My time in A Squadron was essentially up. I had spent the last eight years with the same locker, in the same team room, on the same team. Two of my mates on my five-man team had died in those eight years. Samuel Booth Foster died of a heart attack while running through a canyon in Arizona. I was in Berlin when the news came. Sam left behind a wife and two young children. Gaetano (Guy) Cutino was hit in the head by a rotor strike from an MH-1 Little Bird helicopter. I had not been on that mission since I was in Bosnia at the time. The news knocked me to my knees. Guy left behind a wife and three young sons.

My position for the next two years would be in an Advance Force Operations (AFO) cell. It should have been a good fit for me, as I was qualified by Defense Language Institute (DLI) standards in six foreign languages. My heart wanted to remain with the Sabre Assault Squadron, but I understood that it was time to do something else for my last two years with the Unit. I had roughly one week remaining with A Squadron until I was to report to the AFO cell.

Then it happened. Word came down from our operations that they found a condemned building scheduled for demolition on the periphery of main post Ft. Bragg, a scant five miles away from the Unit compound. Operations maintained a vigil for unoccupied buildings to serve as assault target subjects to give the squadrons objectives with unknown floor plans. It made for much more realistic training in Close Quarters Combat (CQC).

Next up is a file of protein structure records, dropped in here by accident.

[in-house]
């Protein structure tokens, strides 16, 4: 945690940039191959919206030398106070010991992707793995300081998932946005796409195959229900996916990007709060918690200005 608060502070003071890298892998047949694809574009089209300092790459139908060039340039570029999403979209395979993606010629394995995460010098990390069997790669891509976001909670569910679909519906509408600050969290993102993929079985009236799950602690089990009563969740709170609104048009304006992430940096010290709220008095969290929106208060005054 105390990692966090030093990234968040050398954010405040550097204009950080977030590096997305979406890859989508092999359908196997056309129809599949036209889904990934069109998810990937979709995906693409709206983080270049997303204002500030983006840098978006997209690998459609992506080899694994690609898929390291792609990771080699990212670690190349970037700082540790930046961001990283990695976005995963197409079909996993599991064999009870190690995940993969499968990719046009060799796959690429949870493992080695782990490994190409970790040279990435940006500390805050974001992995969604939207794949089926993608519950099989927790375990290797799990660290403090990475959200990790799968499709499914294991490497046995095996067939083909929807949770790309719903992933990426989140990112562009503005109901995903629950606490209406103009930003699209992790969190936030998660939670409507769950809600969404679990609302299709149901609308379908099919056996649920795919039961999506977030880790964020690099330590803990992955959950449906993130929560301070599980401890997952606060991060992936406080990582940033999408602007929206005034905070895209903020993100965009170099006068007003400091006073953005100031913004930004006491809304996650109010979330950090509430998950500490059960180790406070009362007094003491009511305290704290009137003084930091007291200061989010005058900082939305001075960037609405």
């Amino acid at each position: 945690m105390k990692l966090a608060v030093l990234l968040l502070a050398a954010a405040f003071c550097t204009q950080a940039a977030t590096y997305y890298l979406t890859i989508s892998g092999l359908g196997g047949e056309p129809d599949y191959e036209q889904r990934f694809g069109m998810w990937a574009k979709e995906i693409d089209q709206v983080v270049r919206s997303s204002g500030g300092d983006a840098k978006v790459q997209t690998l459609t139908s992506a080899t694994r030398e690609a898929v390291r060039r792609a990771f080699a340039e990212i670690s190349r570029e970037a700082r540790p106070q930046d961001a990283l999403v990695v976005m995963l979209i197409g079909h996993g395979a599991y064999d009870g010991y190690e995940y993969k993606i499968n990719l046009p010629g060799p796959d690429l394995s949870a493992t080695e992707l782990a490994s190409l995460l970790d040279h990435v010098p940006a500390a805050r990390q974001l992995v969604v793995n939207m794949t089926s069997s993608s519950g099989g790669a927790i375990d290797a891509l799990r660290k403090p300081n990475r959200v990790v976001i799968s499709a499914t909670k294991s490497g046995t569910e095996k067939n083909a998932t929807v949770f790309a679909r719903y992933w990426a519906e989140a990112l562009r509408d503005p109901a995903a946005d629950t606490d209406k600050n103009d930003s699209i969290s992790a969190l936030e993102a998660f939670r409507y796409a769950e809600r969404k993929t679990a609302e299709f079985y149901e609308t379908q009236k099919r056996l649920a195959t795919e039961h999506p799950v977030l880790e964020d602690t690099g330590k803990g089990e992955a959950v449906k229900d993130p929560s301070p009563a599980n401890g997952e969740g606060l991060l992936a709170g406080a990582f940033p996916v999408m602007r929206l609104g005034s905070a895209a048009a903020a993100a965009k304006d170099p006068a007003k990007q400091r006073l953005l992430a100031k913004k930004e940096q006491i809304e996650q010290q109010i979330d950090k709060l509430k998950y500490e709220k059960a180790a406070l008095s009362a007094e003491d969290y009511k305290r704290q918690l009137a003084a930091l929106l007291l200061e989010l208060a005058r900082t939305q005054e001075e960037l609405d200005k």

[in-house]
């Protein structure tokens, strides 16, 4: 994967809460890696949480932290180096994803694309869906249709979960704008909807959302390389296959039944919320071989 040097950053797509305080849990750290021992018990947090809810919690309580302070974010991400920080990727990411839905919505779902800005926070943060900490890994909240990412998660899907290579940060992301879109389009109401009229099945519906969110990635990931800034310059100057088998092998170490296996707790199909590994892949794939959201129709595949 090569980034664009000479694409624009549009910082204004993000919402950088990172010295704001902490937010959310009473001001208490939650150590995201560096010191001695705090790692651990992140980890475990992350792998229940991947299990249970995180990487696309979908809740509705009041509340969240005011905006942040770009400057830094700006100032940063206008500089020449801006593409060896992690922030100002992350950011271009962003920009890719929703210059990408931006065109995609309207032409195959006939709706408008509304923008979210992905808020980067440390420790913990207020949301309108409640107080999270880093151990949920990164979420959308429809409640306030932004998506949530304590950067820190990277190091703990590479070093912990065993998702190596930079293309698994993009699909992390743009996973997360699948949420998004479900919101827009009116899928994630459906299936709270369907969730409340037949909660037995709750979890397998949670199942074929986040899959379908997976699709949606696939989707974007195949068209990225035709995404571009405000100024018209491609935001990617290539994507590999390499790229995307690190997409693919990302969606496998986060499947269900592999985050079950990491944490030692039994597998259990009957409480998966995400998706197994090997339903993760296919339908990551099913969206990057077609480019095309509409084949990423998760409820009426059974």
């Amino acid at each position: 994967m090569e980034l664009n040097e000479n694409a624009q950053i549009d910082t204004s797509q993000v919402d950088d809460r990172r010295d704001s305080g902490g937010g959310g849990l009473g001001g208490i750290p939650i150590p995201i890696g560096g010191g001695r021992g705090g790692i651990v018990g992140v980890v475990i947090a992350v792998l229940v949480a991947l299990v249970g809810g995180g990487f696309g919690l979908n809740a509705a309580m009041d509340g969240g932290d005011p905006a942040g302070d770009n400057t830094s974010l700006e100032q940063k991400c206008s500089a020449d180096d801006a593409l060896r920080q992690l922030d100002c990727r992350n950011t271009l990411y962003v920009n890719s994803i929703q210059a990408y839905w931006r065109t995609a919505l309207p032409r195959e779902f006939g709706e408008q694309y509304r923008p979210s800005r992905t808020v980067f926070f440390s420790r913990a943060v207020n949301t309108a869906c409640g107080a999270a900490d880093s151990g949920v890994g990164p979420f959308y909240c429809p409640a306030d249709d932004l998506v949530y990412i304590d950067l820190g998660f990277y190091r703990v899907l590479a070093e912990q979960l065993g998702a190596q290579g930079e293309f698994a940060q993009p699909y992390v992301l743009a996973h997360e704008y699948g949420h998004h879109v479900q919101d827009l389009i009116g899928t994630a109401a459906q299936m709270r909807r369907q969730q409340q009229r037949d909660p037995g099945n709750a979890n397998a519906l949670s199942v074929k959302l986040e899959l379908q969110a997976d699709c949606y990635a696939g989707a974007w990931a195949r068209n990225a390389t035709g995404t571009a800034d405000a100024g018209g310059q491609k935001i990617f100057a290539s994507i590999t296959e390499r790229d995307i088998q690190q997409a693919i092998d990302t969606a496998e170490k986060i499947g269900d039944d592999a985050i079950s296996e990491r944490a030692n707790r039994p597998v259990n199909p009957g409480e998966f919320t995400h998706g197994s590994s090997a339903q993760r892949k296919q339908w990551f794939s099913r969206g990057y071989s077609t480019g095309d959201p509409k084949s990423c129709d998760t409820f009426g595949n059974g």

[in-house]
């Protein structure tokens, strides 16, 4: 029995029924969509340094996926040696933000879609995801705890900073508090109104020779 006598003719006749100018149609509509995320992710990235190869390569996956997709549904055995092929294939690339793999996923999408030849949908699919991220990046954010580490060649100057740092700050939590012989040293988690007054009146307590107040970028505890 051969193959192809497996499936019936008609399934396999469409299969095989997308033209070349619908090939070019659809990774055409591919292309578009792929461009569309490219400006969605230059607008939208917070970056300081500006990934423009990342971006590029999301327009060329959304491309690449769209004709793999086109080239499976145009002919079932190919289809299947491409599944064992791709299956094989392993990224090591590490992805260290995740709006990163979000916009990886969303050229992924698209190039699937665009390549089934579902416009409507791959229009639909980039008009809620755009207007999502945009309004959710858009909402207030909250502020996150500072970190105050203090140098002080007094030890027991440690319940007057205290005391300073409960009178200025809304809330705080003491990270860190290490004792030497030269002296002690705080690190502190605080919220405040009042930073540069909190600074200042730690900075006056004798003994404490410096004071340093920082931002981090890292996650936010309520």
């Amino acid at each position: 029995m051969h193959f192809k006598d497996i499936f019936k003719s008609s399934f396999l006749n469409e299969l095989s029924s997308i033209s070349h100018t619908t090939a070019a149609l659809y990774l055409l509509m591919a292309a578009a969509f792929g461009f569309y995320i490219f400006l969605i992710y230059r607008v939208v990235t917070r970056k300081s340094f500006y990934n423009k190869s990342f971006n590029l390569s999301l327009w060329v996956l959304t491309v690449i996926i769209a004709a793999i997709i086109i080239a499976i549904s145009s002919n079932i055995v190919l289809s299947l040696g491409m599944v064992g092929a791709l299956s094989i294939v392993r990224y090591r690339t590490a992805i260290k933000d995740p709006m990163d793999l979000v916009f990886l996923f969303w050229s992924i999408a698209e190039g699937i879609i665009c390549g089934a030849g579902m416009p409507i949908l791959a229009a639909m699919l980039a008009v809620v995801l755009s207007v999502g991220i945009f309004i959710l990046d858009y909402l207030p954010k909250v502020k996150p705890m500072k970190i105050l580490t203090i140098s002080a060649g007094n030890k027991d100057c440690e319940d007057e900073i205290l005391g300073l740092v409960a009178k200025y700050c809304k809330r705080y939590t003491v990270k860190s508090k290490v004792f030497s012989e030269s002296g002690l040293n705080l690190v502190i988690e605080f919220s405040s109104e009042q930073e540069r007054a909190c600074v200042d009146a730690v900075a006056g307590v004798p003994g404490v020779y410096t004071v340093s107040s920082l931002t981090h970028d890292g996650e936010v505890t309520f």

The assault objective this evening would also have two Black Hawk helicopters for support. Alpha squadron immediately went into planning for an evening assault on the objective to rescue a single hostage being held in our newly discovered location.

I was told I didn’t have to go on this assault, but I would have it no other way. I maintained my position on the assault team that I had served with for the past eight years; I would have my last hurrah.

After a couple hours of planning, we gathered the entire assault force together for the usual mandatory briefback. An exterior door would be explosively breached. Door charges had been prepared. The breaching team briefed they would attack the door with a rigid linear triple-strand explosive detcord charge that would be command detonated.

The target building was linear in shape, long and rectangular with entrances/exits on south and north sides only. The main body of the assault force would breach the south entrance and flood the objective, clearing all rooms from south to north, neutralize all threats, and liberate the hostage. Assaulters would freeze down the north exit to neutralize any threat that tried to escape.

Sketchy intelligence reports indicated a possibility of a chemical warefare agent on the objective so we were, by default, doomed to wear protective masks. These masks were uncomfortable, reduced your field of vision, and made breathing considerably more difficult.